This is usually due to the curd not being “healed” and cooked enough after cutting. The cubes did not get a chance to release enough whey so the final cheese contains too much moisture.
Lower the heat to the lowest setting when you have a clean break (a very clean slice that fills with whey immediately). After cutting, allow the cubes to sit and seep whey for about 1-2 minutes. Then move them ever so slowly in the whey while checking the bottom of the pot for larger pieces and cutting them as you go if needed. About 90% of the curd pieces should lose their sharp cut edges (they’ll look like scrambled eggs) and a piece should be able to be held without running right through your fingers (like yogurt would). This happens within 2-3 minutes as you slowly move the pieces in the warm whey maintained at 105-110F. It’s a subtle difference but a very important one. Patience pays off here.
Sometimes you can just cover the pot (heat off) and leave it for 15-45 minutes, come back and like magic, you have coagulation! Try a couple of things before you resort to dumping out your milk.
Check that your rennet is fresh- it loses power when left at room temp or kept for a long time. See your kit for a best by date. Visit our shop for fresh rennet.
Check that your thermometer is reading accurately. Without some warmth, your rennet will not activate. Place it in an icy cup of water- does it read 32F? If not, adjust it until it does.
Are you making a fast goat cheese or ricotta from our kits? Small curds are not unusual with fast goat cheese and with ricotta in general. If you use fine cheesecloth to strain, you should end up with nice creamy cheese.
Do you possibly have Ultra-pasteurized milk? If you weren’t after ricotta or goat cheese and your curds never progressed, you probably have ultra-pasteurized or ultra-heat pasteurized milk on your hands. From what I understand dairies are not required to label this milk as such and you should know that even organic dairies are doing this to the milk for longer shelf life. I have found my good milks by trial and error and have actually called customer service phone lines to ask. This has worked well for me. Just a note though, I have found most of my “errors” still resulted in a cream cheese that was nice. Taste yours and use it!
More than likely the temperature wasn’t right when you microwaved it or hot water bathed it. Or some of it stretched and the rest cooled. It helps to do this in batches; split the curds into 4 parts and stretch one part at a time. The curds can even be refrigerated before stretching so there is no need to rush. Aside from using a thermometer, you can test for stretchiness by taking a small marble sized ball and kneading it, if it is rubbery, gets shiny and stretches, you’re on your way!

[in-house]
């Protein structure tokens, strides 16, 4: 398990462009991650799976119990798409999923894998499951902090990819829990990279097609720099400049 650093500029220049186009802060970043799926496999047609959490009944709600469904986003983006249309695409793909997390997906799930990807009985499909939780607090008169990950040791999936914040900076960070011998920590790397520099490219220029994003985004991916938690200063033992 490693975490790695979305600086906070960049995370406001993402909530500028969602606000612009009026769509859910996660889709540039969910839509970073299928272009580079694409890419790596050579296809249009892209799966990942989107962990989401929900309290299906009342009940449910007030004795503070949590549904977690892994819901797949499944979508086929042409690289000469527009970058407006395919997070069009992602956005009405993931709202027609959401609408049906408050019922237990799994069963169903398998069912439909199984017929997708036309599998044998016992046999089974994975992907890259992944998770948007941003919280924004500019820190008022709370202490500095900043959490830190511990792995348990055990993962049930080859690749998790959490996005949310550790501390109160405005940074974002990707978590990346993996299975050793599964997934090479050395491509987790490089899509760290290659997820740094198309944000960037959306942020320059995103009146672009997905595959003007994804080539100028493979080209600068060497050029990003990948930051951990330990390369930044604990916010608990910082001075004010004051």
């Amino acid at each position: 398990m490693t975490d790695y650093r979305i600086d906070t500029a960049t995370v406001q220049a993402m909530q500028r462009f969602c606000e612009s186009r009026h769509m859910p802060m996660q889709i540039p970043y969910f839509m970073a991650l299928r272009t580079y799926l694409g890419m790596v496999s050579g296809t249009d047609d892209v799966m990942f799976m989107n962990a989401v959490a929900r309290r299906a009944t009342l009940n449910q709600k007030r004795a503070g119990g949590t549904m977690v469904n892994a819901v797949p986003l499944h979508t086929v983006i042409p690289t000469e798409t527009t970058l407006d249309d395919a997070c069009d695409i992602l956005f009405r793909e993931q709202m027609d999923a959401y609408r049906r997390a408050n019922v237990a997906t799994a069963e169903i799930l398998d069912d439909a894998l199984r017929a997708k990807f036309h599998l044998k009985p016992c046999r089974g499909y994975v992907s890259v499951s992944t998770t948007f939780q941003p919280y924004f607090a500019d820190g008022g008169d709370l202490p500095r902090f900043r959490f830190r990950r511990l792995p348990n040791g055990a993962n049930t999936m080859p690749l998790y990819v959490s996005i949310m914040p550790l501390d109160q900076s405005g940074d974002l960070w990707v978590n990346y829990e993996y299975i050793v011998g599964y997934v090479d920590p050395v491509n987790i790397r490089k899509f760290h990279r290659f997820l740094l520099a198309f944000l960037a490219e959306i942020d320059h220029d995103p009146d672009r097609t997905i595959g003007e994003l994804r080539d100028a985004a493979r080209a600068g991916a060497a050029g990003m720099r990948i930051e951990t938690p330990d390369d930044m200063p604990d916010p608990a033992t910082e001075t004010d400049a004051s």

Fresh cheeses that are not aged are mild in flavor but you can add salt as you like. When we add it at home it may seem like a lot but don’t be shy (add a little, taste, add more, taste etc.). Cheese salt is flaky/fluffy and so it’s not as “salty” as your usual table salt. If you are on a salt-restricted diet, try dry pepper flakes and herbs or spices for more flavor. Smoked paprika and lemon pepper (usually contains garlic) are big flavor boosters. Have fun experimenting!
It can really mess up our cheese if your thermometer reads 60 DF when it’s really 110 DF! Luckily, more than likely it just needs to be recalibrated. I talk about this on the supplies page. All you need are some pliers and a pot of boiling water.
This kit makes an easy, beginners’ goat cheese similar to ricotta or other farmer cheeses. Chevre just means goat in French so it covers an endless variety of cheeses made of goats milk. Don’t expect your results to be like the aged French goat cheeses you may have encountered. This is an incredibly versatile kit however; heat the milk less (185F) and you get a creamy spreadable result you may be more familiar with. Heat it more (200F) and it will evolve into something more like crumbly feta. They can all be shaped with the molds with slightly different outcomes. Check out the photos.The aged goat cheeses take a bit more experience, more time, rennet and sometimes cultures. I may offer more advanced kits in the future but for now, this is a great start. As you will see there are endless varieties you can make if you incorporate different spices, herbs and shapes. Have fun experimenting!
ps. if you have made other fresh cheeses with cow milk you may be expecting the curds to look like the same with goats cheese (big and chunky). For me, with pasteurized goat milk at least, the curds are tiny. You can still see the curdling happen when you add the acid but it is a lot more subtle. Just drain in the fine cheesecloth I include and you will end up with wonderful chevre. Just wanted to include that so you don’t dump it out. Always, always follow through, cheese has a magical way of transforming!
For success with the butter muslin/fine cheesecloth you get in your kits (90# if you’re curious) follow these simple tips:
- First time, wash in warm water
- Rinse curds off with cold water immediately after you finish using it.
- Wash as you would your dishtowels
- Soak for a few minutes in baking soda to refresh after a couple of uses
- Soak in boiling water for 5 minutes to sterilize or as some do, bleach in a weak solution.
- Handle gently and it should last you a good while before it develops holes.
It may look very wrinkly right out of the washer but if you rinse and wring it before lining your colander, it will stretch back out nicely. As a bonus, won’t slide as you pour curds and whey through it.